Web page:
|Title:||Transgenic broccoli (Brassica oleracea var. italica) with antisense chlorophyllase (BoCLH1) delays postharvest yellowing||Authors:||Long-Fang O. Chena
Swati M. Kelkarc
|Keywords:||Transformation;Broccoli;Antisense chlorophyllase gene;Postharvest senescence;Chlorophyll content||Issue Date:||Jan-2008||Publisher:||Elsevier Scientific Publishers Ireland Ltd.||Journal Volume:||174||Journal Issue:||1||Start page/Pages:||25-31||Source:||Plant Science||Abstract:||
Postharvest yellowing in broccoli is known to result from chlorophyll degradation, with chlorophyllase the first enzyme to degrade chlorophyll. In broccoli, three putative chlorophyllase genes (BoCLH1, BoCLH2, and BoCLH3) were cloned using degenerate primers from the conserved regions of known chlorophyllases. Among these three genes, only BoCLH1 is transcribed during the course of broccoli postharvest senescence. A chimeric construct with the antisense BoCLH1, driven by the CaMV 35S promoter and Nos-terminator and harboring the hygromycin resistance gene, was used for Agrobacterium-mediated transformation to study the effects of the antisense BoCLH1 gene on the postharvest senescence of broccoli. From a total of about 90 primary transformants, 35 individuals were selected and grown for further studies, with 22 of these grown to maturity. Based on the Chl retention rate on Days 4 and 5, respectively, 45% of the detached florets and over 60% of the detached leaves of the selected transformants exhibited slower yellowing when stored at 20 °C in darkness. Southern blot analyses were conducted to eliminate the possible non-independent transformants and investigate the insertion patterns and copy numbers. Only a few lines with simple insertion site and copy number and postharvest yellowing retardation effects were self-pollintated for further evaluation. Northern analyses showed antisense BoCLH1 mRNA transcripts on the day of harvest, the levels of which gradually decreased 4–5 days postharvest when stored at 20 °C in darkness. Positive correlations between the antisense BoCLH1 transcripts and slower postharvest yellowing were noted in some selected lines. Only 1–2 days delay in yellowing was observed in the selected antisense BoCLH1-positive transformants. No individual antisense BoCLH2 or BoCLH3 transformants showed significant slowing of postharvest yellowing. The results suggested genes other than the BoCLH-Chlases obtained in the present study might also be essential in the yellowing process.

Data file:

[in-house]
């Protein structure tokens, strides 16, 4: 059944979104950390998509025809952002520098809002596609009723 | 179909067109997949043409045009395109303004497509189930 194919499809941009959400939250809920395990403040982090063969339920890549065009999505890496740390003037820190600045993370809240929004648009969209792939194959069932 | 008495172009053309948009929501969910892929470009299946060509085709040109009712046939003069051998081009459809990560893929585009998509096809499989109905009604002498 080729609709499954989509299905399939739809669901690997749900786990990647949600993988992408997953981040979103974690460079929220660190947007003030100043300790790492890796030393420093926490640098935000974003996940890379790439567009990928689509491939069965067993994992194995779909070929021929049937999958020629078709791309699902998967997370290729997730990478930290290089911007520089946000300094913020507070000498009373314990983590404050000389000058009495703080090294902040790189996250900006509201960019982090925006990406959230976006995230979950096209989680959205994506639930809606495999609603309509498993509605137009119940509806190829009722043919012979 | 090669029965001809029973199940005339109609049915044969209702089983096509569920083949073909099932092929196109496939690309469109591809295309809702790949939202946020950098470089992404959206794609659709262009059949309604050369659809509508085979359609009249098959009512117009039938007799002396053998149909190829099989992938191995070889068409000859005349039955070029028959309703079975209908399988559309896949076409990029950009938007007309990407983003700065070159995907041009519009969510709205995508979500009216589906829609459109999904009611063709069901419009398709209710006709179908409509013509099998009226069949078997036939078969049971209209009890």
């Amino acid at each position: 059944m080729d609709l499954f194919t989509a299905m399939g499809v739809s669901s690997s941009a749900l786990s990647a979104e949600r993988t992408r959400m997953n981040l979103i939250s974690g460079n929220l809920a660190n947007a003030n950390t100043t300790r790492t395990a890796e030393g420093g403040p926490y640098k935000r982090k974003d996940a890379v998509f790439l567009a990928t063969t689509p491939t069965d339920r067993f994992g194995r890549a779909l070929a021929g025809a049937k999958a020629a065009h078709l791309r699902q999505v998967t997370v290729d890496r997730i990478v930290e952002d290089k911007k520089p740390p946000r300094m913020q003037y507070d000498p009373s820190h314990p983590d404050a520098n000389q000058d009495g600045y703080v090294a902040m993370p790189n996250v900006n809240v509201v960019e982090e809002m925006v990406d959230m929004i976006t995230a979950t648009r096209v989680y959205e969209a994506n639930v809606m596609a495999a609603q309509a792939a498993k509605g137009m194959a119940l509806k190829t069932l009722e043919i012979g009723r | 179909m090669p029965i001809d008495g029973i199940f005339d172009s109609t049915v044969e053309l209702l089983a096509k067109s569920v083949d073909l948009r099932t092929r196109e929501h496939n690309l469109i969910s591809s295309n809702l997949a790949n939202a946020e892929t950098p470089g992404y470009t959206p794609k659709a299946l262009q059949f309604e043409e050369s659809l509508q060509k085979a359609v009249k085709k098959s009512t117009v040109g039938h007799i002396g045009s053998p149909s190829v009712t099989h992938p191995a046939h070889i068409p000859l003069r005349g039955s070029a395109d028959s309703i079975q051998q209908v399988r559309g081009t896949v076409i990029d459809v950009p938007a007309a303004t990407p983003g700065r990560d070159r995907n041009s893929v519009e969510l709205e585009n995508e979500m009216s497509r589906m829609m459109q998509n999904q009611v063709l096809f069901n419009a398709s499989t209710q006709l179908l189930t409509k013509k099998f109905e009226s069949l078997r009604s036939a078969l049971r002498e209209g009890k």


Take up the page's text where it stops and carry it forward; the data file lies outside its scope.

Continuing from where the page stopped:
|Appears in Collections:||SCI期刊|
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